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What keeps academic leaders and funders awake at night?

  • 12 April 2024
  • In March, HEPI, with support from leading academic publishers Elsevier, hosted a roundtable dinner on research about the priorities of vice-chancellors and funding body heads around the world.
  • This blog considers some of the themes that emerged from the discussion.

What keeps global academic leaders and funders awake at night? A recent report from publishers Elsevier tried to find out. Based on interviews with 115 institutional leaders undertaken in partnership with the market research company Ipsos, it found the main worries were securing funding, maintaining educational and research excellence, demonstrating impact on society, health and the environment, attracting and retaining talented staff and achieving social equity. It found that all these were expected to get more difficult.

It also identified looming future challenges, particularly around AI and climate change, often finding significant gaps between leaders’ priorities and how far they felt prepared to meet them.

Responding to the report, participants at a roundtable dinner, hosted by HEPI with Elsevier, agreed that the problems identified in the research resonated with their own experiences. But they also highlighted reasons to be cheerful and possible ways of confronting the challenges they faced.

The dinner, which included vice-chancellors, senior academics and leaders of funding and other sector organisations from across the UK, was held under Chatham House rules, by which speakers express views on the understanding they will be unattributed.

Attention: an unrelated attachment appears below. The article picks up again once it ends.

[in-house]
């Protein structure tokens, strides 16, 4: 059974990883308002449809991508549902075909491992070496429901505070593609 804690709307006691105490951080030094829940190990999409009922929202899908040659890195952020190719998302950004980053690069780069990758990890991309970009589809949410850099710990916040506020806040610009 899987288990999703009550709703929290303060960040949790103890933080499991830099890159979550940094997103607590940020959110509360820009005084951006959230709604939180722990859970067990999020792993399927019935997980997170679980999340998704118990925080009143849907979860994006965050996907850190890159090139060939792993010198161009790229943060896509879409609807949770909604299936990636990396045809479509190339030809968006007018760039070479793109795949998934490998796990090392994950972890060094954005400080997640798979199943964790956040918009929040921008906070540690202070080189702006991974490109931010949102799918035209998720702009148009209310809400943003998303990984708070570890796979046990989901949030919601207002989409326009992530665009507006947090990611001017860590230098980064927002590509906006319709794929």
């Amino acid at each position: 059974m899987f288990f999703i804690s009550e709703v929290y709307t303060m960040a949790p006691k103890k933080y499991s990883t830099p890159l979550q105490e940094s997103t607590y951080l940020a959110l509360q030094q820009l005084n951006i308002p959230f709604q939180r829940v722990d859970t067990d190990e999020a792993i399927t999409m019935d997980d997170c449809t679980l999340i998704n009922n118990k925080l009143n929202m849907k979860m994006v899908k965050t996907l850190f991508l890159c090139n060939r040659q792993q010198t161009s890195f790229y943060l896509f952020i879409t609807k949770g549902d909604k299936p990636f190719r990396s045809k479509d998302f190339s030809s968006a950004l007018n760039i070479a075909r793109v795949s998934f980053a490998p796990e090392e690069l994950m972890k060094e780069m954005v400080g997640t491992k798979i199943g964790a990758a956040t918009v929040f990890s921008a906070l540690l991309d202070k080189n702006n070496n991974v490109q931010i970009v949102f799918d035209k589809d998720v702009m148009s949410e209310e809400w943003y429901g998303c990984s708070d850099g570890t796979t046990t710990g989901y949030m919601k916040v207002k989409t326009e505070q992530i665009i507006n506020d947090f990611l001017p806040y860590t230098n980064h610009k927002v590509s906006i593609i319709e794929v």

Problem areas

All agreed that higher education in the UK faced problems, particularly around the sustainability of funding for research and research infrastructure, and around attracting and retaining talent.

Recent changes to visa rules and international students’ right to bring over dependents have seen applications from international students fall, and have also affected staff recruitment. 

One speaker said:

It is increasingly difficult in the UK to attract talent from outside, not just because of visas but because our salaries are not attractive internationally.

If we really want to be a science superpower, something has to change.

Participants in the roundtable felt there had been a failure to convey to politicians and the public the value of what universities do – perhaps, it was suggested, because they were too often speaking among themselves rather than considering outside audiences.

Many were also worried that universities had not engaged adequately with potentially transformative technologies, such as AI. The sector has long been expecting technology to bring major change, one noted, perhaps this time it would turn out to be true.

It was suggested that higher education could look very different in 10 or 20 years, with students needing a far higher level of critical thinking skills and different kinds of assessment and that universities would need to be prepared.

One speaker noted differences identified in the Elsevier research between the weight given to university rankings by respondents from different parts of the world. While in the United States and Europe, rankings are given relatively little importance, in Asia they are considered key, which means they have to be taken seriously by everyone. It was suggested that this was an example of how universities were affected by their role as big businesses and that this role could lead to risk aversion.

Others were concerned that university leaders paid too little attention to the talent pipeline and the knock-on effects that failures here could have on research.